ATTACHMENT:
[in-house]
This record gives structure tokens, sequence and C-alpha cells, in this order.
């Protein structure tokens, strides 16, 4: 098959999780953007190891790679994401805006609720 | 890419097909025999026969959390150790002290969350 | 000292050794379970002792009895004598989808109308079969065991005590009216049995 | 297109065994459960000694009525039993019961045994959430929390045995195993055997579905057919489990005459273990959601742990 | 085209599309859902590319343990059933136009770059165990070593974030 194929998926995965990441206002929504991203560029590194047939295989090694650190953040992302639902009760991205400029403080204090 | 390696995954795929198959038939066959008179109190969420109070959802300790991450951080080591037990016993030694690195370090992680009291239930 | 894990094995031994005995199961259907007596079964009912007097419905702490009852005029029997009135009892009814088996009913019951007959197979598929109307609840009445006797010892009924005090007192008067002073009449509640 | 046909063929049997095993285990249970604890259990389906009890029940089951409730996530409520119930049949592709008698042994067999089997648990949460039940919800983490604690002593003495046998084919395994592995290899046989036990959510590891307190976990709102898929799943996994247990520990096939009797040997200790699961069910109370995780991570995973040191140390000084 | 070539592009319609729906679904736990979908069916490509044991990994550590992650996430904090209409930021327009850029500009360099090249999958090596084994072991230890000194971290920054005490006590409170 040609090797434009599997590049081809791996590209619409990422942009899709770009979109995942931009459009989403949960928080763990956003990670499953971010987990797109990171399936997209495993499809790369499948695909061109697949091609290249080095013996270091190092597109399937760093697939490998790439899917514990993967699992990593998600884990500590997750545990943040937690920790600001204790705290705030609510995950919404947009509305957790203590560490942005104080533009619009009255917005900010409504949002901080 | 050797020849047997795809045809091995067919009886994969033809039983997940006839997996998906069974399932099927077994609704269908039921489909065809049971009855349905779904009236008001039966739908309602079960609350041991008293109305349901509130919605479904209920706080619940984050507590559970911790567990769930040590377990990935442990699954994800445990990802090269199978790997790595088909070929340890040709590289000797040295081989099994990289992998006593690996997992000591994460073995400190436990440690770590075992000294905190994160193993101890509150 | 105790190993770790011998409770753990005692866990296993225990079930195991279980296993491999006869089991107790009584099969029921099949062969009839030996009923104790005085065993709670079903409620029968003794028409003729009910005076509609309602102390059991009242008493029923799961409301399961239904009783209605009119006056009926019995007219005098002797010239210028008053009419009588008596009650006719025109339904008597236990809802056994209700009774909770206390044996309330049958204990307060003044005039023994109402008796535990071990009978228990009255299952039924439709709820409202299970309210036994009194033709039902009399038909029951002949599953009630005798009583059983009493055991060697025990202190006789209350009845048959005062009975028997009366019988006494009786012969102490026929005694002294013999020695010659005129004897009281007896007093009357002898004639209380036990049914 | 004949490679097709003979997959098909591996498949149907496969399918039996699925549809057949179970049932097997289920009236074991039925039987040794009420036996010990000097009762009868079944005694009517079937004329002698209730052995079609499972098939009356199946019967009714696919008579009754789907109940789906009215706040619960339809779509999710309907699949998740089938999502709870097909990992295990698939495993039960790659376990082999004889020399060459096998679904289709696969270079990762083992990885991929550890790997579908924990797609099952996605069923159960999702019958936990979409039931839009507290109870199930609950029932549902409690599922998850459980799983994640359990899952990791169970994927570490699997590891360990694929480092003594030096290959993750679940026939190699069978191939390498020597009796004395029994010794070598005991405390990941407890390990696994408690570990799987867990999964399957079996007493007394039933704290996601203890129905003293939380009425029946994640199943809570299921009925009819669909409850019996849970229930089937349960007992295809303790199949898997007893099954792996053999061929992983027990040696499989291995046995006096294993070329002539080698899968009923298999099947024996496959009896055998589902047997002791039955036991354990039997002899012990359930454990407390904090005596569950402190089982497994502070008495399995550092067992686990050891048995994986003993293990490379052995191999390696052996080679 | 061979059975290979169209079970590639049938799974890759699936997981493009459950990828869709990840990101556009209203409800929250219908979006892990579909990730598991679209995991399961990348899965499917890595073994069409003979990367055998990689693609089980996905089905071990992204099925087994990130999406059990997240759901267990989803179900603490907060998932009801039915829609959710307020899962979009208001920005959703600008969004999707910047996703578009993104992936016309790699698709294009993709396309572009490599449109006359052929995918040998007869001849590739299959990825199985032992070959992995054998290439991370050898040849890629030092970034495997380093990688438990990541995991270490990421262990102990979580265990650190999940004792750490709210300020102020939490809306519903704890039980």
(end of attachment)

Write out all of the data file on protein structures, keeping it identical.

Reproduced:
[in-house]
This record gives structure tokens, sequence and C-alpha cells, in this order.
């Protein structure tokens, strides 16, 4: 098959999780953007190891790679994401805006609720 | 890419097909025999026969959390150790002290969350 | 000292050794379970002792009895004598989808109308079969065991005590009216049995 | 297109065994459960000694009525039993019961045994959430929390045995195993055997579905057919489990005459273990959601742990 | 085209599309859902590319343990059933136009770059165990070593974030 194929998926995965990441206002929504991203560029590194047939295989090694650190953040992302639902009760991205400029403080204090 | 390696995954795929198959038939066959008179109190969420109070959802300790991450951080080591037990016993030694690195370090992680009291239930 | 894990094995031994005995199961259907007596079964009912007097419905702490009852005029029997009135009892009814088996009913019951007959197979598929109307609840009445006797010892009924005090007192008067002073009449509640 | 046909063929049997095993285990249970604890259990389906009890029940089951409730996530409520119930049949592709008698042994067999089997648990949460039940919800983490604690002593003495046998084919395994592995290899046989036990959510590891307190976990709102898929799943996994247990520990096939009797040997200790699961069910109370995780991570995973040191140390000084 | 070539592009319609729906679904736990979908069916490509044991990994550590992650996430904090209409930021327009850029500009360099090249999958090596084994072991230890000194971290920054005490006590409170 040609090797434009599997590049081809791996590209619409990422942009899709770009979109995942931009459009989403949960928080763990956003990670499953971010987990797109990171399936997209495993499809790369499948695909061109697949091609290249080095013996270091190092597109399937760093697939490998790439899917514990993967699992990593998600884990500590997750545990943040937690920790600001204790705290705030609510995950919404947009509305957790203590560490942005104080533009619009009255917005900010409504949002901080 | 050797020849047997795809045809091995067919009886994969033809039983997940006839997996998906069974399932099927077994609704269908039921489909065809049971009855349905779904009236008001039966739908309602079960609350041991008293109305349901509130919605479904209920706080619940984050507590559970911790567990769930040590377990990935442990699954994800445990990802090269199978790997790595088909070929340890040709590289000797040295081989099994990289992998006593690996997992000591994460073995400190436990440690770590075992000294905190994160193993101890509150 | 105790190993770790011998409770753990005692866990296993225990079930195991279980296993491999006869089991107790009584099969029921099949062969009839030996009923104790005085065993709670079903409620029968003794028409003729009910005076509609309602102390059991009242008493029923799961409301399961239904009783209605009119006056009926019995007219005098002797010239210028008053009419009588008596009650006719025109339904008597236990809802056994209700009774909770206390044996309330049958204990307060003044005039023994109402008796535990071990009978228990009255299952039924439709709820409202299970309210036994009194033709039902009399038909029951002949599953009630005798009583059983009493055991060697025990202190006789209350009845048959005062009975028997009366019988006494009786012969102490026929005694002294013999020695010659005129004897009281007896007093009357002898004639209380036990049914 | 004949490679097709003979997959098909591996498949149907496969399918039996699925549809057949179970049932097997289920009236074991039925039987040794009420036996010990000097009762009868079944005694009517079937004329002698209730052995079609499972098939009356199946019967009714696919008579009754789907109940789906009215706040619960339809779509999710309907699949998740089938999502709870097909990992295990698939495993039960790659376990082999004889020399060459096998679904289709696969270079990762083992990885991929550890790997579908924990797609099952996605069923159960999702019958936990979409039931839009507290109870199930609950029932549902409690599922998850459980799983994640359990899952990791169970994927570490699997590891360990694929480092003594030096290959993750679940026939190699069978191939390498020597009796004395029994010794070598005991405390990941407890390990696994408690570990799987867990999964399957079996007493007394039933704290996601203890129905003293939380009425029946994640199943809570299921009925009819669909409850019996849970229930089937349960007992295809303790199949898997007893099954792996053999061929992983027990040696499989291995046995006096294993070329002539080698899968009923298999099947024996496959009896055998589902047997002791039955036991354990039997002899012990359930454990407390904090005596569950402190089982497994502070008495399995550092067992686990050891048995994986003993293990490379052995191999390696052996080679 | 061979059975290979169209079970590639049938799974890759699936997981493009459950990828869709990840990101556009209203409800929250219908979006892990579909990730598991679209995991399961990348899965499917890595073994069409003979990367055998990689693609089980996905089905071990992204099925087994990130999406059990997240759901267990989803179900603490907060998932009801039915829609959710307020899962979009208001920005959703600008969004999707910047996703578009993104992936016309790699698709294009993709396309572009490599449109006359052929995918040998007869001849590739299959990825199985032992070959992995054998290439991370050898040849890629030092970034495997380093990688438990990541995991270490990421262990102990979580265990650190999940004792750490709210300020102020939490809306519903704890039980």